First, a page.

Extreme COLD weather caused by climate change could lead to more heart disease deaths

BARCELONA, Spain — “Global warming” is synonymous with rising temperatures, but climate change is also causing extreme cold in certain areas. Now, a new analysis encompassing close to 2.3 million Europeans reports a series of troubling, detrimental associations between cold weather and heart disease-related deaths. Even worse, this connection is most prominent in poor neighborhoods.

Of course, studies have linked excessively hot weather to excess deaths from heart disease and stroke in patients with heart conditions. All in all, climate change represents a threat to human health and wellbeing on both ends of the thermometer.

“Climate change is leading to a rise in the average global temperature but also extreme cold in some regions. More than 70,000 excess deaths occurred across Europe during the summer of 2003 due to intense heatwaves. Cold weather also accounts for excess deaths and hospital admissions. Previously studies on the cardiovascular effects of heat and cold mainly used aggregated data, such as daily deaths in a city. The EXHAUSTION project used individual data, enabling us to identify vulnerable subgroups for protective interventions, thereby increasing resilience for future weather events,” says study author Professor Stefan Agewall from the University of Oslo in a media release.

This project included 2.28 million adults taken from five distinct studies conducted in numerous countries (Italy, Germany, Norway, Sweden, the United Kingdom) between 1994 and 2010. Average participant age ranged between 49.7 and 71.7 years-old, with the female proportion varying from 36 percent to 54.5 percent. The review included adults both with and without cardiovascular disease at baseline. Then, researchers recorded mortality and new-onset disease developments using death and disease registries, as well as follow-up heath surveys.

Cold temps may lead to new heart disease cases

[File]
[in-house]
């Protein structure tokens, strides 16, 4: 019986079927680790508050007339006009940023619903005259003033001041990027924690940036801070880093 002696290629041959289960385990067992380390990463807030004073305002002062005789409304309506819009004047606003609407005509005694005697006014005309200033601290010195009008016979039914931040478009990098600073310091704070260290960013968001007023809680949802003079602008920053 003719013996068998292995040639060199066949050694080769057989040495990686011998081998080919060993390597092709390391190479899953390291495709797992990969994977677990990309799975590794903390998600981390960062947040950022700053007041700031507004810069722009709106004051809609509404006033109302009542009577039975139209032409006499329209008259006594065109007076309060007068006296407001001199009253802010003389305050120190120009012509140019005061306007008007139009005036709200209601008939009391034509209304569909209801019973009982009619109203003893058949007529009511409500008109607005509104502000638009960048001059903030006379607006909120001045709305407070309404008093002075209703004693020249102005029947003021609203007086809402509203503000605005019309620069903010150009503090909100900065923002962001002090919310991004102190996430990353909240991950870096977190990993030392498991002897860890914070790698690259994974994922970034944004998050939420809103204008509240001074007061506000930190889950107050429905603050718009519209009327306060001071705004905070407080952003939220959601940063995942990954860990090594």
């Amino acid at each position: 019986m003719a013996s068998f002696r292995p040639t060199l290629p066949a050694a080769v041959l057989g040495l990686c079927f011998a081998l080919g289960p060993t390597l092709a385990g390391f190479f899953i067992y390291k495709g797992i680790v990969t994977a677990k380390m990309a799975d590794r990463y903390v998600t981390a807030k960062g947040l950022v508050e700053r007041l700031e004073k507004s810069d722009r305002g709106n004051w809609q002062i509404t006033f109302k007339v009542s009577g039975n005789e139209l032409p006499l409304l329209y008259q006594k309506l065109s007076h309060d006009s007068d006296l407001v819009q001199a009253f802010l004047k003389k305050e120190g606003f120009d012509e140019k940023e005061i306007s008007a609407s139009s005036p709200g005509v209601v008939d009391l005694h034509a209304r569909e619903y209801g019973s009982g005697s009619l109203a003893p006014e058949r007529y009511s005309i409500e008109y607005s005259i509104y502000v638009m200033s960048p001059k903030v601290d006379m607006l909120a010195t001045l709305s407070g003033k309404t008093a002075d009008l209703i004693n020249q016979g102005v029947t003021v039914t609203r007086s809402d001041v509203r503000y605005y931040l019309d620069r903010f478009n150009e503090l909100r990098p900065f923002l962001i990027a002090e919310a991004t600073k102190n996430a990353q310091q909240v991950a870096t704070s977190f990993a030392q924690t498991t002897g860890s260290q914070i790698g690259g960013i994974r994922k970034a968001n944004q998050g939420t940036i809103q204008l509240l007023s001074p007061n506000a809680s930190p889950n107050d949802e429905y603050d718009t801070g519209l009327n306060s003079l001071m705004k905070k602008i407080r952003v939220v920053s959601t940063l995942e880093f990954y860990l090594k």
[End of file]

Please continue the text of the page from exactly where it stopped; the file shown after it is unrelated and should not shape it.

To ascertain the daily average temperature at each participant’s home address, study authors looked to information provided by local weather stations or estimated weather conditions via models created by temperature data provided by weather stations.

Next, researchers analyzed the relationships connecting temperature, cardiovascular health, and death for all participants as a whole, and among subgroups according to particular characteristics. From there, they used study authors compared the temperature on the day of the week an adverse heart event occurred with the temperature on the same day of the week without an adverse event over the course of the same month for each participant. This approach helped researchers rid themselves of any potential confounding effects tied to participant characteristics and time trends.

Ultimately, the investigation revealed an association between cold weather and an increased risk of death due to both general cardiovascular disease and ischemic heart disease in particular, in addition to a higher risk of new-onset ischemic heart disease. If temperatures dropped by 10°C (50°F) from 41°F to 23°F, there was a 19-percent higher risk of death from cardiovascular disease and a 22-percent higher likelihood of death due to ischemic heart disease. Also, a four-percent higher risk of new-onset ischemic heart disease was associated with an approximately 11°C (51.8°F) temperature decline, from 35.6°F to 15.8°F.

“The relationships between cold temperatures and deaths were more pronounced in men and people living in neighborhoods with a low socioeconomic status. The links between cold and new-onset ischemic heart disease were stronger among women and people older than 65 years,” Prof. Agewall comments.

Heat makes heart disease worse

Regarding warm weather, heat was not found to be related to detrimental effects in the overall study population. However, increases in temperature from 15°C to 24°C (59°F to 75.2°F) were associated with 25-percent and 30-percent higher risks of death from cardiovascular disease and stroke, respectively, among participants with heart disease at baseline.

“Clinicians can use this information to provide tailored advice to those most at risk of adverse health outcomes during hot and cold days. Patients with heart conditions should stay hydrated in hot weather and adhere to advice from their cardiologist on medication use. We can all check the news for extreme heat and cold alerts and follow safety tips from local authorities,” Prof. Agewall concludes.

The team presented their findings at ESC Congress 2022.

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John Anderer

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